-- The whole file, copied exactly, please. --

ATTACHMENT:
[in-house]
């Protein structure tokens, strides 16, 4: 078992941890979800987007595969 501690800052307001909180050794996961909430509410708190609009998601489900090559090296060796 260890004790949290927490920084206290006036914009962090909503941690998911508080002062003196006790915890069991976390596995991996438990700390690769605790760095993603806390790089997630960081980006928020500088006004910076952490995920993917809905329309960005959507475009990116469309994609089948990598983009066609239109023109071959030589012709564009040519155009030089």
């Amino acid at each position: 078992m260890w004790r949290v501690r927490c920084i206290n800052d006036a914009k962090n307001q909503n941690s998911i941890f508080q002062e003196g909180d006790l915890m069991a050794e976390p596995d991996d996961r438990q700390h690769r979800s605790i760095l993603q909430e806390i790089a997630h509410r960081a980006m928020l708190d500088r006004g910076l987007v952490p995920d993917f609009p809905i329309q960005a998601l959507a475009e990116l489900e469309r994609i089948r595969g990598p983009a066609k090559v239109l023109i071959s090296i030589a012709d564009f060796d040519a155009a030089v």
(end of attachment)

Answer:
[in-house]
């Protein structure tokens, strides 16, 4: 078992941890979800987007595969 501690800052307001909180050794996961909430509410708190609009998601489900090559090296060796 260890004790949290927490920084206290006036914009962090909503941690998911508080002062003196006790915890069991976390596995991996438990700390690769605790760095993603806390790089997630960081980006928020500088006004910076952490995920993917809905329309960005959507475009990116469309994609089948990598983009066609239109023109071959030589012709564009040519155009030089």
């Amino acid at each position: 078992m260890w004790r949290v501690r927490c920084i206290n800052d006036a914009k962090n307001q909503n941690s998911i941890f508080q002062e003196g909180d006790l915890m069991a050794e976390p596995d991996d996961r438990q700390h690769r979800s605790i760095l993603q909430e806390i790089a997630h509410r960081a980006m928020l708190d500088r006004g910076l987007v952490p995920d993917f609009p809905i329309q960005a998601l959507a475009e990116l489900e469309r994609i089948r595969g990598p983009a066609k090559v239109l023109i071959s090296i030589a012709d564009f060796d040519a155009a030089v």